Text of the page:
Building A Startup? Explore Nietzsche’s Philosophy Suggests Brad Feld, Co-Author Of A New Book

Over the past decade, innovation has shaped our economy and tremendously impacted our lives. It’s been globalized and democratized. The cost of starting a tech company has become dramatically lower and more and more people are choosing the entrepreneurial route rather than working for a company. This phenomenon accelerated during the age of covid-19, as technology has been adopted across the board, from enabling remote work to making healthcare a lot more seamless and personalized, among other technology trends.

Yet, the mental cost of building a company is huge. “Entrepreneurs want to change the world, it’s a daunting task,” states serial entrepreneur and investor Brad Field who knows something about entrepreneurship. Feld started his first company when he was 19 and has been an entrepreneur and investor ever since. He is the cofounder of the Foundry Group, a venture capital fund based in Boulder as well as the cofounder of Techstars, one of America’s top startup accelerators.

Feld has written a number of books as part of the Startup Revolution series and his mission to help other startup founders succeed. In his new book The Entrepreneur’s Weekly Nietzsche: A Book for Disruptors co-authored with Dave Jilk, his writing has evolved to become philosophical unlike his previous books, which were more practical.

So what’s different about this book? Well, it’s all about introspection for entrepreneurs as they go through their journey. “I teamed up with my long time friend and business partner Dave Jilk, who went deep on philosophy and specifically Nietzsche for the past 10 years. We spent many weekends in the mountains and he’d read me quotes from the book and asked me, hey, does this seem relevant for entrepreneurs? I realized that there’s a lot there that applies to entrepreneurship and leadership. And that’s how it all started.”

Most entrepreneurs start a company with a dream to disrupt an industry by creating a product or service that hasn’t been there before. Feld sees a direct correlation between this and Nietzsche’s philosophy. “While writing the book, I realized that Nietzsche is fascinating as he’s extraordinarily misunderstood where people take very strong positions, both positive and negative of him. He was an incredible disruptor and bold thinker just like entrepreneurs are. Startup founders want to change the world and disrupt the established norm. Nietzsche was all about that.”

Feld and Jilk took 52 Nietzsche quotes for each week of the year and wrote them in contemporary English, while providing a short essay applying it to a specific part of the entrepreneurial journey. Their idea here with the book is not to tell founders what to do, but rather be thought-provoking. “It’s about providing entrepreneurs with a way to contemplate  how to build their business and their entrepreneurial experience,” states Feld.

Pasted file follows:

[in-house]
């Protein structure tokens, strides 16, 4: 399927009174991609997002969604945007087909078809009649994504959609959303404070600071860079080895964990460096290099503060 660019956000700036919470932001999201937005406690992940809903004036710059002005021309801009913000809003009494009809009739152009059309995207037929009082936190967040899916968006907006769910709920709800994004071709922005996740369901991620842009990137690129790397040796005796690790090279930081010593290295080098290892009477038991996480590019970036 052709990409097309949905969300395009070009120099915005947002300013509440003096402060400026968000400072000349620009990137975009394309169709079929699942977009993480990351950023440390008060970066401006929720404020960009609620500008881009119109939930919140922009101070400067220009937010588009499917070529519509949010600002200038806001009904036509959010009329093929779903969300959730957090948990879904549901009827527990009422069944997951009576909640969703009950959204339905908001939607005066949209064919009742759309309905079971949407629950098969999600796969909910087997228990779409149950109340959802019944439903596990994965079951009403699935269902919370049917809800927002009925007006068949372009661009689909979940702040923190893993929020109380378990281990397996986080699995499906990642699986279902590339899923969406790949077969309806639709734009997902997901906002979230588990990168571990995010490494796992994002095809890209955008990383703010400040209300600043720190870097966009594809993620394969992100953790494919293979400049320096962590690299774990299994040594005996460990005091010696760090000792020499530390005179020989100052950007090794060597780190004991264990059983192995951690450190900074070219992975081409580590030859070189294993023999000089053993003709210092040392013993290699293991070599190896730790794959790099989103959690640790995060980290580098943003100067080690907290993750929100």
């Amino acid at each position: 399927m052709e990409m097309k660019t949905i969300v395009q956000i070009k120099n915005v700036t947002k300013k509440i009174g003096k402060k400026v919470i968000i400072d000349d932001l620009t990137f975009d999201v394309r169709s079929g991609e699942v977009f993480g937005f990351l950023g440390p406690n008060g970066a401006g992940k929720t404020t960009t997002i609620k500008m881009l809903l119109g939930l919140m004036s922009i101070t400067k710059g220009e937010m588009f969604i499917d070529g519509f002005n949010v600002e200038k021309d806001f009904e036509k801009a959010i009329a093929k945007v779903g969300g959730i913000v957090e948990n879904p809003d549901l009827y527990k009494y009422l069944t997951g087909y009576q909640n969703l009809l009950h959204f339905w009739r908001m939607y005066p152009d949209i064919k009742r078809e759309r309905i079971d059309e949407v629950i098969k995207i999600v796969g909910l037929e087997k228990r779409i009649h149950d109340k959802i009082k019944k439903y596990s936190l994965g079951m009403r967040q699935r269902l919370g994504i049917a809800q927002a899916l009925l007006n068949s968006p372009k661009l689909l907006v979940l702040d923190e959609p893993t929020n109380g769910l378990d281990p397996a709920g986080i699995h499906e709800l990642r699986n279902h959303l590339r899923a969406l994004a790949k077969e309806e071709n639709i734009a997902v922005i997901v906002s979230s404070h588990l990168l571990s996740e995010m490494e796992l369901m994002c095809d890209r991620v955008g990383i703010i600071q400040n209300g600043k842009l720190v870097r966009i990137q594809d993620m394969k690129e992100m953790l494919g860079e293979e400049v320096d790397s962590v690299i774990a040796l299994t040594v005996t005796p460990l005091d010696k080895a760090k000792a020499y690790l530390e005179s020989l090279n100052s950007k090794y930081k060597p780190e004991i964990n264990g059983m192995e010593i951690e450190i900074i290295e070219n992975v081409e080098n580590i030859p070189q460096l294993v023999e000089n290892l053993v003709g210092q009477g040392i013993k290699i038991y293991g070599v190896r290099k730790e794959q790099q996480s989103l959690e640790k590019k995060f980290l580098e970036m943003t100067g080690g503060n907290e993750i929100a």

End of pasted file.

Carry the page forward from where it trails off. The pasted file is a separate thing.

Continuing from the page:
This is reflected in an early chapter titled “Finding Your Way.” Nietzsche says, “‘This—is now MY way,—where is yours?’ Thus did I answer those who asked me ‘the way.’ For THE way—it does not exist!” Feld and Jilk translate this to “In other words: People often ask me how to do something. I tell them how I do it, but then I ask them how they’re going to do it. Because there is no one way to do something.”

In the book, entrepreneurs share experiences and provide the narrative for one of the 52 quotes. Some are household names, like Reid Hoffman, cofounder and executive chairman of LinkedIn who wrote the foreword and coined the phrase “Nietzsche is the patron philosopher of entrepreneurs.” However, many others are virtually unknown, early founders, which makes the content even more compelling. That is especially important here since there are many types of entrepreneurs looking to disrupt the norm. Some are first timers, while others are serial.

Given the philosophical approach of the book, I challenged Feld to share his thoughts on who would benefit the most from reading it. He believes it’s relevant to all founders across the board:

“This book is very valuable to the first time entrepreneur as this experience is completely new to them and there’s not a lot of time for introspection when you’re doing it for the first time. The experienced entrepreneur can easily relate to the stories, they’ve been through all of it. In addition, the narratives speak to aspiring entrepreneurs and leaders on the leadership team who are not founders. Our book highlights the blind spots that non-founders typically don’t see.”

When Nietzsche was alive, mental health didn’t get the attention it receives today. In our fast-paced environment, this is an issue at the heart of companies in growth mode, as the well-being of human capital has never been more important. Feld is very vocal on the issue of mental health and has given focus to the topic in the book including chapters on gratitude, persistence, obsession and reflection. “I’ve been open over the years about my own struggles with anxiety and depression as an entrepreneur. If you looked my life from the outside everything was going great but there were a series of things that got me into a depression and once I was out of it I realized that there was so much stigma around this issue in entrepreneurship and business, and I decided that one of my goals was to eliminate that stigma.”

With this book, Feld uncovers another layer in his mission and approach to democratizing entrepreneurship all over the world. Nietzsche plays a surprising role here, one that helps readers look at their entrepreneurial journey in a different light.


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